India is the land they connect their lives to. And their luck seemed to shine when they found a safe shelter so miraculously. The Superintendent of Central Excise and Customs at Delhi airport, Nahar has turned out to be a genie out of the bottle for hundreds of Sindhi refugees who’ve been crossing the border in recent years. In November, 2011, Singh says, he first came across a group of 145 Sindhi refugees who were then living in a makeshift camp in North Delhi. He had his two-storey building, rented out that time for Rs. 70,000 a month, vacated to make room for them.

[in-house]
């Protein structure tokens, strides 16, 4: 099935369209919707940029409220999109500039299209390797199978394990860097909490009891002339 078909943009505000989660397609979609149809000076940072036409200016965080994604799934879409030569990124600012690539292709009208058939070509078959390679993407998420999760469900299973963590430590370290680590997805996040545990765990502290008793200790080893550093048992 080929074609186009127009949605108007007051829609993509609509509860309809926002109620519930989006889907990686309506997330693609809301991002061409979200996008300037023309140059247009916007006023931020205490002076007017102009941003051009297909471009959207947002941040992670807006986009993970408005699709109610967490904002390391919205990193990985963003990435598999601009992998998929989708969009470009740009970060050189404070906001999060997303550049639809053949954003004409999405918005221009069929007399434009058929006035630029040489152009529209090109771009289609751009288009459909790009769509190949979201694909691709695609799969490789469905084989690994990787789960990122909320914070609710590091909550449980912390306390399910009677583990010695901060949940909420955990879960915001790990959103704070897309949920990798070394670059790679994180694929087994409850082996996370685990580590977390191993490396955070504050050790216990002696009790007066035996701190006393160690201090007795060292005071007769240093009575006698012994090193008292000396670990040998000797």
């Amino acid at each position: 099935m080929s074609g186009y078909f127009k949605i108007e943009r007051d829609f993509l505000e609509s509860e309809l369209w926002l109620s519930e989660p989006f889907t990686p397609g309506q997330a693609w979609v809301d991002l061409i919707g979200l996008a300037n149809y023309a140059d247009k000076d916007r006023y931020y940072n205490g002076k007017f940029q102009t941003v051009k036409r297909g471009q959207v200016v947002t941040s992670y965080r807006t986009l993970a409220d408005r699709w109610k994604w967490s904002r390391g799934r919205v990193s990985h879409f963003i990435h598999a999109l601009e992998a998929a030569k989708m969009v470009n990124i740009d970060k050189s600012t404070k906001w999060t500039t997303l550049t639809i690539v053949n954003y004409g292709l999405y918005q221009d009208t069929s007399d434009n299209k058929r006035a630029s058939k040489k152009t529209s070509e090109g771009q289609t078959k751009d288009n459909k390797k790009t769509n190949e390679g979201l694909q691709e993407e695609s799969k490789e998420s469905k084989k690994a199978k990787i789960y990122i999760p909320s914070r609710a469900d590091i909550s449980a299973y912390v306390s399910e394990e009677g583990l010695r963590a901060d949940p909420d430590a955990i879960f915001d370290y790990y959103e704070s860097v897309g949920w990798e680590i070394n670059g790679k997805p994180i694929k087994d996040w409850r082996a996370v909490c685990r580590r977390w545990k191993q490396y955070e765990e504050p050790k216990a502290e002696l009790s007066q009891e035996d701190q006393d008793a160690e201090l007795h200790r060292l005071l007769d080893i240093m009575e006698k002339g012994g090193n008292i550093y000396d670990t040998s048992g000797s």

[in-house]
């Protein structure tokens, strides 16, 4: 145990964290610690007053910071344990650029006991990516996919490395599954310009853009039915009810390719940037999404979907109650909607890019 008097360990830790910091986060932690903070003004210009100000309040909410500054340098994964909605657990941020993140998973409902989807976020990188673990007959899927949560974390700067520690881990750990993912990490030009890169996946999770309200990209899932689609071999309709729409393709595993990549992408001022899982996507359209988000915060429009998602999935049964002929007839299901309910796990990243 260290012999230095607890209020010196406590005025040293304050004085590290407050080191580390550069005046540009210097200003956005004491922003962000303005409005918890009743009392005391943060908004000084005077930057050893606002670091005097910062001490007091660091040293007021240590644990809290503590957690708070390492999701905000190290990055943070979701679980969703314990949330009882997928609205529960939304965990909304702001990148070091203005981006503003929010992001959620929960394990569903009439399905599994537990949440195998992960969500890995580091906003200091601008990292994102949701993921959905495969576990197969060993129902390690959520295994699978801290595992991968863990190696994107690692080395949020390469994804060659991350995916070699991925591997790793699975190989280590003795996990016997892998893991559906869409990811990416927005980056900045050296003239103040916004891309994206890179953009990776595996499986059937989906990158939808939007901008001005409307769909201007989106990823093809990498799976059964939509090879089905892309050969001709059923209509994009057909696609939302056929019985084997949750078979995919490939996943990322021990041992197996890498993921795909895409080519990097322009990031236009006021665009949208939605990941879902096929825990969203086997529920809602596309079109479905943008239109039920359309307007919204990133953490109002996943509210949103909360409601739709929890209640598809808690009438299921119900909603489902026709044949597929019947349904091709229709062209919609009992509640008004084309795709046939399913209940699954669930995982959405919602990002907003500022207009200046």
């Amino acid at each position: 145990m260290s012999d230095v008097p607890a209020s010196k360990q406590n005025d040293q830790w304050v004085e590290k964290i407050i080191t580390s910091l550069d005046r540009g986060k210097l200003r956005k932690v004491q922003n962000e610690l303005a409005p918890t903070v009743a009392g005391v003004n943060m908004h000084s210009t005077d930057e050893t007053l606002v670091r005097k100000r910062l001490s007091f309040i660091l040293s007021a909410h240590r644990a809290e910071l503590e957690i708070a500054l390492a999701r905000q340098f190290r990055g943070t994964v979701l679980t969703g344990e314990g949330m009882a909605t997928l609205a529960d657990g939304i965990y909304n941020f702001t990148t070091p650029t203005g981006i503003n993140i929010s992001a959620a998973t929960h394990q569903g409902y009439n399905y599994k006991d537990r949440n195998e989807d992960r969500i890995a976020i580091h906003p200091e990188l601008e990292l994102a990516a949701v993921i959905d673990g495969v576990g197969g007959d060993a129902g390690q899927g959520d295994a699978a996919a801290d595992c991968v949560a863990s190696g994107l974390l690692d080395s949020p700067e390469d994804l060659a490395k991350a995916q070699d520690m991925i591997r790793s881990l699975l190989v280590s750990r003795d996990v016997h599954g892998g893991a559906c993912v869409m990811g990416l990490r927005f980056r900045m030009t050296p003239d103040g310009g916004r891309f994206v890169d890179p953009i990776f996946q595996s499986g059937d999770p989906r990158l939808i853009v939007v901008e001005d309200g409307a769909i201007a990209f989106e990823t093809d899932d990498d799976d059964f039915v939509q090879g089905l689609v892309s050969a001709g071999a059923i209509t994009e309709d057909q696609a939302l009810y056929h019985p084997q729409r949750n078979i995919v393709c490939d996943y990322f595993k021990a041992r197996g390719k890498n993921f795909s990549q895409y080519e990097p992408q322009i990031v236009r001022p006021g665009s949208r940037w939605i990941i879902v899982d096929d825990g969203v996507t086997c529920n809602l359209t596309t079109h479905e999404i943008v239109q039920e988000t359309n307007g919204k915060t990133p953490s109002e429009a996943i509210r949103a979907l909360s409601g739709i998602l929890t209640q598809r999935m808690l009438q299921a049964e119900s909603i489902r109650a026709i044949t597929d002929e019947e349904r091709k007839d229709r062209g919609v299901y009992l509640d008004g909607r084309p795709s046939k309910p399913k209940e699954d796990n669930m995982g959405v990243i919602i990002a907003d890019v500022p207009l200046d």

For as long as they are confined within those walls, they believe they are in safe haven. There is no going back to Pakistan. “I will prefer dying here in Hindustan than living in Pakistan,” says 38 year old Seeta Ram, who is here with 17 members of his extended family. “For us, there is no dignified life in Pakistan. We live at the mercy of Muslims. We cannot openly celebrate our festivals. We cannot cheer for the Indian cricket team”. In case of a clash between two communities, Ram says, he doesn’t expect fair trial. “Their police, their courts,” he says.
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